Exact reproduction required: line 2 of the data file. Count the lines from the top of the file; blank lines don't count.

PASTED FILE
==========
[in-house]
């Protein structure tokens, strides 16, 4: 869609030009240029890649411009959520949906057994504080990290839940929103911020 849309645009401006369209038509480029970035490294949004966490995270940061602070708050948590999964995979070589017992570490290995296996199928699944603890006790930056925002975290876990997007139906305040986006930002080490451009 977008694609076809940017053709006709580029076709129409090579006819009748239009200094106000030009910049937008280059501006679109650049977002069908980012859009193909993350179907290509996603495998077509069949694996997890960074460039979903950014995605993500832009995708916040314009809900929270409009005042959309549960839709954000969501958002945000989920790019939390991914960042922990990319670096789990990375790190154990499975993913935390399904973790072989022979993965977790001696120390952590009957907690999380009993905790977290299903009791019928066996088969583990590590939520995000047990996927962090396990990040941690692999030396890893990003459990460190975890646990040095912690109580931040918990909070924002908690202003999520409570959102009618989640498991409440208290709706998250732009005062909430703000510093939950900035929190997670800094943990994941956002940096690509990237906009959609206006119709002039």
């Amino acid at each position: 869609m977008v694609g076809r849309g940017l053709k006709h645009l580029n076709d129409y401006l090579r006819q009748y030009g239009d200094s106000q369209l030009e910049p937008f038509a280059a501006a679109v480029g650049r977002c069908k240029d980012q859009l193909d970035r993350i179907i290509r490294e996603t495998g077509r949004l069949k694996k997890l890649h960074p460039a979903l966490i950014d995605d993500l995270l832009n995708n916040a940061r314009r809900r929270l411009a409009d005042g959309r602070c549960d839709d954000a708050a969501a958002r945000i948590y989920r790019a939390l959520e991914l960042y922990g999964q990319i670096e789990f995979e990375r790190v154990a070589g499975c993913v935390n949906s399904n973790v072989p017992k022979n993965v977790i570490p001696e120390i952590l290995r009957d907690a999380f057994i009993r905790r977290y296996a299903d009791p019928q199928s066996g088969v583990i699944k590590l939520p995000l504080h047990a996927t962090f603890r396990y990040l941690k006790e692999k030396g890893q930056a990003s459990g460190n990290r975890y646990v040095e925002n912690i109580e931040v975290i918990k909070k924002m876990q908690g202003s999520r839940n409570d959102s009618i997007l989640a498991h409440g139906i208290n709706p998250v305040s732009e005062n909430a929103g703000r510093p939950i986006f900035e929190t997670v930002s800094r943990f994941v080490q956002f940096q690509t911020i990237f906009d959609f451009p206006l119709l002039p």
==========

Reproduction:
């Protein structure tokens, strides 16, 4: 869609030009240029890649411009959520949906057994504080990290839940929103911020 849309645009401006369209038509480029970035490294949004966490995270940061602070708050948590999964995979070589017992570490290995296996199928699944603890006790930056925002975290876990997007139906305040986006930002080490451009 977008694609076809940017053709006709580029076709129409090579006819009748239009200094106000030009910049937008280059501006679109650049977002069908980012859009193909993350179907290509996603495998077509069949694996997890960074460039979903950014995605993500832009995708916040314009809900929270409009005042959309549960839709954000969501958002945000989920790019939390991914960042922990990319670096789990990375790190154990499975993913935390399904973790072989022979993965977790001696120390952590009957907690999380009993905790977290299903009791019928066996088969583990590590939520995000047990996927962090396990990040941690692999030396890893990003459990460190975890646990040095912690109580931040918990909070924002908690202003999520409570959102009618989640498991409440208290709706998250732009005062909430703000510093939950900035929190997670800094943990994941956002940096690509990237906009959609206006119709002039």